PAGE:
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Four Ways To Make Personalized Education A Reality For Every Child

Photographer -- Annette Jahnel
Gold Threading Bukhara Uzbekistan
1.4.2019 | BY JOSEPHINE LISTER

Personalized learning puts children at the heart of learning. Rather than the homogenized, standardized approach that’s been adopted for the last century, personalization allows every child’s interests to be included in their education and makes sure no child is left behind as curriculums are tailored to a child’s present abilities.

Though this approach was simply an inspirational dream at the start of mass education, it’s becoming increasingly possible through the latest developments in education, particularly with the rise of technology and the internet providing children with the chance to teach themselves. But breaking down an embedded system is difficult to master, so let’s take a look at who’s managed to do this so far and the ways we can all create a more personalized education for the next generation. [Read article]

Cognitive cross-training enhances learning, study finds

Cognitive cross-training enhances learning, study finds
Illinois professor Aron Barbey led a study that examined how cognitive cross-training affects skill learning. Credit: Julie McMahon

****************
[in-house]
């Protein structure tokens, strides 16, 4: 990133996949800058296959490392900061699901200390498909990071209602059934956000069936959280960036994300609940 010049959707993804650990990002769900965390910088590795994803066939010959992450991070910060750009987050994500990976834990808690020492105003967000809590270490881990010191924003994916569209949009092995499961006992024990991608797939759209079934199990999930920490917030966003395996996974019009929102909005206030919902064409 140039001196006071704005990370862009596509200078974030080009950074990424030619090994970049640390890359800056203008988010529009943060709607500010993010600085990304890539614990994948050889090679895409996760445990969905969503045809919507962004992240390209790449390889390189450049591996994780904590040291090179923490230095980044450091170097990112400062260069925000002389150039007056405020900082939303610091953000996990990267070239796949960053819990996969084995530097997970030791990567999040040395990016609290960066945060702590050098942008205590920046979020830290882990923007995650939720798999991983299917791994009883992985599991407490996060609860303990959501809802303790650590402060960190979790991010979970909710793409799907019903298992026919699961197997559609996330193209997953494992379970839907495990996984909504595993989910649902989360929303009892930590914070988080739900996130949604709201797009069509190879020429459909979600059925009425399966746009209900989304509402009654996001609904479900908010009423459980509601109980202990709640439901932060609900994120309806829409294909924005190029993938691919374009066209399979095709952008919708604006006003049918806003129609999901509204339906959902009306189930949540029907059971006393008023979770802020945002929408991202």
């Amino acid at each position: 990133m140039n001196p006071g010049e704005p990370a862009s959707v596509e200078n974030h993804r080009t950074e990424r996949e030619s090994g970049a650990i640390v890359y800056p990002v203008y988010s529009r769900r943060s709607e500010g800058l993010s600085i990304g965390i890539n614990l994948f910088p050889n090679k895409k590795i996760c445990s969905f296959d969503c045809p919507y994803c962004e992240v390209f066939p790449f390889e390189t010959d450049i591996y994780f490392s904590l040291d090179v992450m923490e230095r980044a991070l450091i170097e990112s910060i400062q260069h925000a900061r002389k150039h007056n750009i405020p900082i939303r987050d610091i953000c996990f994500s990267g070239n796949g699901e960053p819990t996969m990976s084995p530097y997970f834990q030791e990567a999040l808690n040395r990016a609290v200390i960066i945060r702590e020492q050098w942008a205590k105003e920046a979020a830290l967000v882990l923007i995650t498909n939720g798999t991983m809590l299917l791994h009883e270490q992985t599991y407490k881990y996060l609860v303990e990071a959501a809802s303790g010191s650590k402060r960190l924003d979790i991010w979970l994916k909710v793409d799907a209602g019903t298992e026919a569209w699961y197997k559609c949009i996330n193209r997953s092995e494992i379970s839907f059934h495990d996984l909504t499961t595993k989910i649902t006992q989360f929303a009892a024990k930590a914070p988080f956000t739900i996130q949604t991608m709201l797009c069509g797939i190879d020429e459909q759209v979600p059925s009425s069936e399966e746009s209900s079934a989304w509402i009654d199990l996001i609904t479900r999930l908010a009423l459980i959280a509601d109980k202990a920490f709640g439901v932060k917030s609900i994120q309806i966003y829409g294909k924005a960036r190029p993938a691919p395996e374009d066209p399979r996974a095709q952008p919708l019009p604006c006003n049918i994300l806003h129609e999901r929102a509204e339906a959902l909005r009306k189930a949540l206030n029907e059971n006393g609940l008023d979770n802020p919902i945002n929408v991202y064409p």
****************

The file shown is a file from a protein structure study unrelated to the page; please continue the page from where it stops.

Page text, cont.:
Women’s brains appear three years younger than men’s

May explain why women more likely to stay mentally sharp in later years

Date:
February 4, 2019
Source:
Washington University School of Medicine
Summary:
Women’s brains appear to be three years younger than men’s of the same age, according to a new study on brain metabolism. The findings could explain why women maintain their cognitive skills longer than men.
Manu Goyal, MD, oversees a brain scan. Goyal and colleagues have found that women’s brains appear to be three years younger than men’s of the same age. The findings could explain why women maintain their cognitive skills longer than men.
Credit: Matt Miller

First brain training exercise positively linked to dementia prevention identified

Date:
November 16, 2017
Source:
Indiana University
Summary:
Aging research specialists have identified, for the first time, a form of mental exercise that can reduce the risk of dementia.
Large image of Fig. 1.
Fig. 1
The Advanced Cognitive Training in Vital Elderly study design. Participants were randomized to one of four training arms and assessed immediately after training or an equivalent delay. Assessments were completed at 1, 2, 3, 5, and 10 years. A subset of participants completed four additional booster training sessions at 11 months and again at 35 months.
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